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BlockFi withdrawal halt: ‘Shocked’ lending platform got FTX credit lifeline but has outstanding Alameda loans

By Peter Henn


BlockFi website with phone
The BlockFi protocol has cancelled withdrawals – Photo: Shutterstock

The crypto broker BlockFi has postponed withdrawals on its network following the collapse of the FTX crypto exchange, expressing its “shock and dismay” at the news.

The site had posted on Twitter about its decision to limit platform activity. It came earlier today before the FTX exchange and Alameda Research, a trading company owned by FTX founder Sam Bankman-Fried, as well as FTX’s American subsidiary, FTX.US, filed for bankruptcy.

In its statement, BlockFi said: “We are shocked and dismayed by the news regarding FTX and Alameda. We, like the rest of the world, found out about this situation through Twitter.

“Given the lack of clarity on the status of, FTX US and Alameda, we are not able to operate business as usual.” Saying that looking after its clients and their interests was a priority, BlockFi continued:

“Until there is further clarity, we are limiting platform activity, including pausing client withdrawals as allowed under our terms. We will share more specifics as soon as possible. We request that clients not deposit to BlockFi Wallet or Interest Accounts at this time.

“We intend to communicate as frequently as possible going forward but anticipate that this will be less frequent than what our clients and other stakeholders are used to.”

BlockFi and the fall of FTX

A report by Bloomberg suggested that BlockFi, one of many crypto lenders that had been hit by market events so far in 2022, had been in the process of moving its assets over to FTX when disaster struck.

Earlier this week, BlockFi founder and COO Flori Marquez said that her company had received a $400m loan from FTX’s counterpart FTX.US.

It is worth noting that earlier this week Bankman-Fried had stressed that FTX.US was a separate eternity from the beleaguered FTX, although concerns had begun to come to light that it may also have to put a stop to withdrawals, which may only be fuelled by bankruptcy filing. 


63,634.40 Price
-1.340% 1D Chg, %
Long position overnight fee -0.0616%
Short position overnight fee 0.0137%
Overnight fee time 21:00 (UTC)
Spread 106.00


381.90 Price
+1.150% 1D Chg, %
Long position overnight fee -0.0753%
Short position overnight fee 0.0069%
Overnight fee time 21:00 (UTC)
Spread 2.50


3,407.71 Price
-0.240% 1D Chg, %
Long position overnight fee -0.0616%
Short position overnight fee 0.0137%
Overnight fee time 21:00 (UTC)
Spread 6.00


0.58 Price
-9.130% 1D Chg, %
Long position overnight fee -0.0753%
Short position overnight fee 0.0069%
Overnight fee time 21:00 (UTC)
Spread 0.01168

However, the Bloomberg report claimed that BlockFi had itself loaned Alameda an undisclosed amount of money. 

BlockFi had made about 20% of its workforce redundant during the summer as the crypto market came under pressure following the depegging of the terrausd (UST) stablecoin and the collapse of the associated LUNA cryptocurrency. 

It was around this time that Alameda offered a line of credit, on the condition that FTX had the option to purchase BlockFi.   

FTX and the liquidity crisis

FTX, which had been the second largest crypto exchange as recently as 7 November, announced on Tuesday this week that it had been hit with a liquidity crunch.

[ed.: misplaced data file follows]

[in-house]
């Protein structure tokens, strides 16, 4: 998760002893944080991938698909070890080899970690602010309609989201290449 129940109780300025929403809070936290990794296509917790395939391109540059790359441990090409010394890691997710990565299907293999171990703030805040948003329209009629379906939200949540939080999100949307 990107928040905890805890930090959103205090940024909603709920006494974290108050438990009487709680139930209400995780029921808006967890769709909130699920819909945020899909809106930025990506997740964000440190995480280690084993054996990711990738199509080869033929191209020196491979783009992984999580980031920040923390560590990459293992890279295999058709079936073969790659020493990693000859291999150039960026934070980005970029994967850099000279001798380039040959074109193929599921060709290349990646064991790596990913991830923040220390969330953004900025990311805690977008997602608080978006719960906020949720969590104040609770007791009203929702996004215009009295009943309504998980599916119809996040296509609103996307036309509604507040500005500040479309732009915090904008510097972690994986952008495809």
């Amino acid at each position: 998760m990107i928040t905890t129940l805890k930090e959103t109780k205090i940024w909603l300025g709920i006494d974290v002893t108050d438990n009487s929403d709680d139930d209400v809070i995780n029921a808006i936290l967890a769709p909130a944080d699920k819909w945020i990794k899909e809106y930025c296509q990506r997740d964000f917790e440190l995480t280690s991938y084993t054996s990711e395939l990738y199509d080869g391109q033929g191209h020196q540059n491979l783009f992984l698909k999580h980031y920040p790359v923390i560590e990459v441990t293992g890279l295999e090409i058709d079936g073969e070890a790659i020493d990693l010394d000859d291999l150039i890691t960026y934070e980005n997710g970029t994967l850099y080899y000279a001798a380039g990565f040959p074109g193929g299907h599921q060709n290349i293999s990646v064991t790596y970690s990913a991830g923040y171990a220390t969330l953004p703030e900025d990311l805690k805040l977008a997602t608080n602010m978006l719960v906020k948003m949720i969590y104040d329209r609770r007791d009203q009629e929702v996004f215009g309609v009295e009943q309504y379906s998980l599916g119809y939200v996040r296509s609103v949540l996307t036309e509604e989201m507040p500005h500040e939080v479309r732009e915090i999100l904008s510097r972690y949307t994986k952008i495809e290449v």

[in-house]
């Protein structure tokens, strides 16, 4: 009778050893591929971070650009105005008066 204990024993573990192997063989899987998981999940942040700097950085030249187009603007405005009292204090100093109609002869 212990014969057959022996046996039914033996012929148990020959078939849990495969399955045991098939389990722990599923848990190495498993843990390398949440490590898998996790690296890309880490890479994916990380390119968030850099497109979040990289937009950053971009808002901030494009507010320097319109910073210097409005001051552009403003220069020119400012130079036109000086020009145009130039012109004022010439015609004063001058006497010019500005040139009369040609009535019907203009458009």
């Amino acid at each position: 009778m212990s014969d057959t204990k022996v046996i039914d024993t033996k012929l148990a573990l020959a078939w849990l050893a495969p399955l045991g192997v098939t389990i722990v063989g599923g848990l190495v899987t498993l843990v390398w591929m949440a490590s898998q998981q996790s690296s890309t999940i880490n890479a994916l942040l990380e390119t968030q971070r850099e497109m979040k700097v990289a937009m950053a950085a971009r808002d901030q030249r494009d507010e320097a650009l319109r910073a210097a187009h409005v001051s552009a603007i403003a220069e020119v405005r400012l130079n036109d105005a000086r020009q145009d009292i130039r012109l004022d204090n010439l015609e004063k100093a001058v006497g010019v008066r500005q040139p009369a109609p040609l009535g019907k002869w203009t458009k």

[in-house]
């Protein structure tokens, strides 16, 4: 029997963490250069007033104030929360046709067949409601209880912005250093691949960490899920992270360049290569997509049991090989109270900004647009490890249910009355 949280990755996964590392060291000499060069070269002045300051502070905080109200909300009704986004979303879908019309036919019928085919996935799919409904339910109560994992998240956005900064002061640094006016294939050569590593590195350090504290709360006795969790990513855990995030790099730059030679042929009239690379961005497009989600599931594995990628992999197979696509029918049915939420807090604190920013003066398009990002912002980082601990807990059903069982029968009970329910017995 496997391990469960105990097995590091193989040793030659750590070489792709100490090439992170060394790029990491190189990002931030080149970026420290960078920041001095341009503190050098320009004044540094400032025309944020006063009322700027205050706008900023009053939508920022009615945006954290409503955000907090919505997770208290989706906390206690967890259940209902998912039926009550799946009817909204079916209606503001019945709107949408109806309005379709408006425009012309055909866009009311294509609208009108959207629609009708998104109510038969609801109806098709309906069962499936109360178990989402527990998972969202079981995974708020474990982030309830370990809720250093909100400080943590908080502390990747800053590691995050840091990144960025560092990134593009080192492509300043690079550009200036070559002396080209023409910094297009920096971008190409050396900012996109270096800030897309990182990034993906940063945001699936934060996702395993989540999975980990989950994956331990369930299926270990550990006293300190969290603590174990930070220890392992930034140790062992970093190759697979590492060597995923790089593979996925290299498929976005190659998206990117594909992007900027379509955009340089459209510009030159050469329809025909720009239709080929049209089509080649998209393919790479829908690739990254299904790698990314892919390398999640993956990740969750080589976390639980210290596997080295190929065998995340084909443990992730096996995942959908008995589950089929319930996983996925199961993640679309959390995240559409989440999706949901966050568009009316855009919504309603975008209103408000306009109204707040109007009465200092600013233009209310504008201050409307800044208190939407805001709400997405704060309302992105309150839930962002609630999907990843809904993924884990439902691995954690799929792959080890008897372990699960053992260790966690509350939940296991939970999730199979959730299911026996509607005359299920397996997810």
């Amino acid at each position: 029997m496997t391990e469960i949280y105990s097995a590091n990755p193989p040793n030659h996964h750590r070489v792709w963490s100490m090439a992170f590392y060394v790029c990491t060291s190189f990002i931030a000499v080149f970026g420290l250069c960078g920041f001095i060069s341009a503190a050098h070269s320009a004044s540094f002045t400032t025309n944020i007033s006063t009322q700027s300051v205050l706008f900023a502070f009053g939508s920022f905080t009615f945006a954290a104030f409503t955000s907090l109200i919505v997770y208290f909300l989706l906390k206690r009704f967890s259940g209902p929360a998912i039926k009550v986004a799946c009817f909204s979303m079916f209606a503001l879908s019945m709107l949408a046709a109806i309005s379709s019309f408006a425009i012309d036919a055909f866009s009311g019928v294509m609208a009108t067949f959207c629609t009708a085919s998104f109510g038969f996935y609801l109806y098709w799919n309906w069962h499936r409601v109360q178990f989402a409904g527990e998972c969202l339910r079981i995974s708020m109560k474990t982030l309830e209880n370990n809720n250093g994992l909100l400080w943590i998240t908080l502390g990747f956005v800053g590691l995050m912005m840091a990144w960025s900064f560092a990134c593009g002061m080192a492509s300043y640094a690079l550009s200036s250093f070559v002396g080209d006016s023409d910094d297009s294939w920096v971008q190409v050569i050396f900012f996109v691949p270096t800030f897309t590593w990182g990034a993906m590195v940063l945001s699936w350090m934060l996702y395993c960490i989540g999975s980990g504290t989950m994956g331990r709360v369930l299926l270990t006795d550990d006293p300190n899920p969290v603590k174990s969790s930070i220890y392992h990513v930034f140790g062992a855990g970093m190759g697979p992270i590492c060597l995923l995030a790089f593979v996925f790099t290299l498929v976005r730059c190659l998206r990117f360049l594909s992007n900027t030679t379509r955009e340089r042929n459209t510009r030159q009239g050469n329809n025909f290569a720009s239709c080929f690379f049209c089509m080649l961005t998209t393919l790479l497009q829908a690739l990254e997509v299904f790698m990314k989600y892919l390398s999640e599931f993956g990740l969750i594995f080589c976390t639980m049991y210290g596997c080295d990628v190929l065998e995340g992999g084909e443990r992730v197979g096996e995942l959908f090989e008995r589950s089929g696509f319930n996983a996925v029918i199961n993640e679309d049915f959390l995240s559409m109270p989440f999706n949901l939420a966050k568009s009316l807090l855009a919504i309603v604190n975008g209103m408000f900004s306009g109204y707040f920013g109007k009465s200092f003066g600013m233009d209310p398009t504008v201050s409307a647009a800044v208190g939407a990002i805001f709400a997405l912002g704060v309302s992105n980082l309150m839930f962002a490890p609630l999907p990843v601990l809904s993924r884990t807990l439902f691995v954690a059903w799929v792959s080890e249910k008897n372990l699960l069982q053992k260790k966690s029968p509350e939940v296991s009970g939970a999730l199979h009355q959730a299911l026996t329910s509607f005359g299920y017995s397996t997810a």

While it initially looked as if its largest rival, Binance (BNB), had come to the rescue by taking it over, Binance boss Changpeng ‘CZ’ Zhao later changed his mind, with his company citing concerns about some of Bankman-Fried’s business dealings relating to a substantial amount of Alameda’s holdings being held in FTT, FTX’s native cryptocurrency.  

BlockFi’s decision to pose withdrawals comes in the wake of the news that the US Securities & Exchange Commission (SEC) is investigating whether or not Bankman-Fried broke rules relating to securities. 

Bankman-Fried, who has joined the ranks of the world’s former billionaires after this week’s events, has apologised for the events of this week and the liquidity crisis in FTX. Once his companies filed for bankruptcy, he resigned as CEO to be reoplaced by John J Ray III. 

Markets in this article

Binance Coin / USD
574.23 USD
-2.88 -0.500%

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The difference between trading assets and CFDs
The main difference between CFD trading and trading assets, such as commodities and stocks, is that you don’t own the underlying asset when you trade on a CFD.
You can still benefit if the market moves in your favour, or make a loss if it moves against you. However, with traditional trading you enter a contract to exchange the legal ownership of the individual shares or the commodities for money, and you own this until you sell it again.
CFDs are leveraged products, which means that you only need to deposit a percentage of the full value of the CFD trade in order to open a position. But with traditional trading, you buy the assets for the full amount. In the UK, there is no stamp duty on CFD trading, but there is when you buy stocks, for example.
CFDs attract overnight costs to hold the trades (unless you use 1-1 leverage), which makes them more suited to short-term trading opportunities. Stocks and commodities are more normally bought and held for longer. You might also pay a broker commission or fees when buying and selling assets direct and you’d need somewhere to store them safely.
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